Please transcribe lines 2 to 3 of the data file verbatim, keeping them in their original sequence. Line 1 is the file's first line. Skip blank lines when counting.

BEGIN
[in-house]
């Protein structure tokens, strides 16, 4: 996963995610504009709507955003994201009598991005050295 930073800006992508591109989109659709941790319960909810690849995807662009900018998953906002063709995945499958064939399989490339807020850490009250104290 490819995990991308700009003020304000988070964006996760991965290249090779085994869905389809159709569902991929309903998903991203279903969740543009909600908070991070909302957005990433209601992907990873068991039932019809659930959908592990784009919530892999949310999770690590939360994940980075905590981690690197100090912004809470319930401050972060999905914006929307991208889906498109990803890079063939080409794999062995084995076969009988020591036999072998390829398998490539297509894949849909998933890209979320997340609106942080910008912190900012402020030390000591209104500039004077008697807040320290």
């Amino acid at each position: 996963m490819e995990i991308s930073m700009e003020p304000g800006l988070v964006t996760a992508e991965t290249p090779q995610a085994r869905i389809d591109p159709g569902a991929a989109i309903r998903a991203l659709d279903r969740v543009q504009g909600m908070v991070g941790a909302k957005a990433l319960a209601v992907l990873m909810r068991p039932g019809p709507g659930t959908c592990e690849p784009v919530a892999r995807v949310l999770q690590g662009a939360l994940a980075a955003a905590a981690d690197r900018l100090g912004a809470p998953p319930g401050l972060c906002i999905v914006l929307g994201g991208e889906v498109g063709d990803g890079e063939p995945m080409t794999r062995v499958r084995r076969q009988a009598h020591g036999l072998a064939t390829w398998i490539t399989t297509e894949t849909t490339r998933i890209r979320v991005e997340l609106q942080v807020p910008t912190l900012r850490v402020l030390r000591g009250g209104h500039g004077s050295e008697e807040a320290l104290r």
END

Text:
């Protein structure tokens, strides 16, 4: 996963995610504009709507955003994201009598991005050295 930073800006992508591109989109659709941790319960909810690849995807662009900018998953906002063709995945499958064939399989490339807020850490009250104290 490819995990991308700009003020304000988070964006996760991965290249090779085994869905389809159709569902991929309903998903991203279903969740543009909600908070991070909302957005990433209601992907990873068991039932019809659930959908592990784009919530892999949310999770690590939360994940980075905590981690690197100090912004809470319930401050972060999905914006929307991208889906498109990803890079063939080409794999062995084995076969009988020591036999072998390829398998490539297509894949849909998933890209979320997340609106942080910008912190900012402020030390000591209104500039004077008697807040320290």
């Amino acid at each position: 996963m490819e995990i991308s930073m700009e003020p304000g800006l988070v964006t996760a992508e991965t290249p090779q995610a085994r869905i389809d591109p159709g569902a991929a989109i309903r998903a991203l659709d279903r969740v543009q504009g909600m908070v991070g941790a909302k957005a990433l319960a209601v992907l990873m909810r068991p039932g019809p709507g659930t959908c592990e690849p784009v919530a892999r995807v949310l999770q690590g662009a939360l994940a980075a955003a905590a981690d690197r900018l100090g912004a809470p998953p319930g401050l972060c906002i999905v914006l929307g994201g991208e889906v498109g063709d990803g890079e063939p995945m080409t794999r062995v499958r084995r076969q009988a009598h020591g036999l072998a064939t390829w398998i490539t399989t297509e894949t849909t490339r998933i890209r979320v991005e997340l609106q942080v807020p910008t912190l900012r850490v402020l030390r000591g009250g209104h500039g004077s050295e008697e807040a320290l104290r």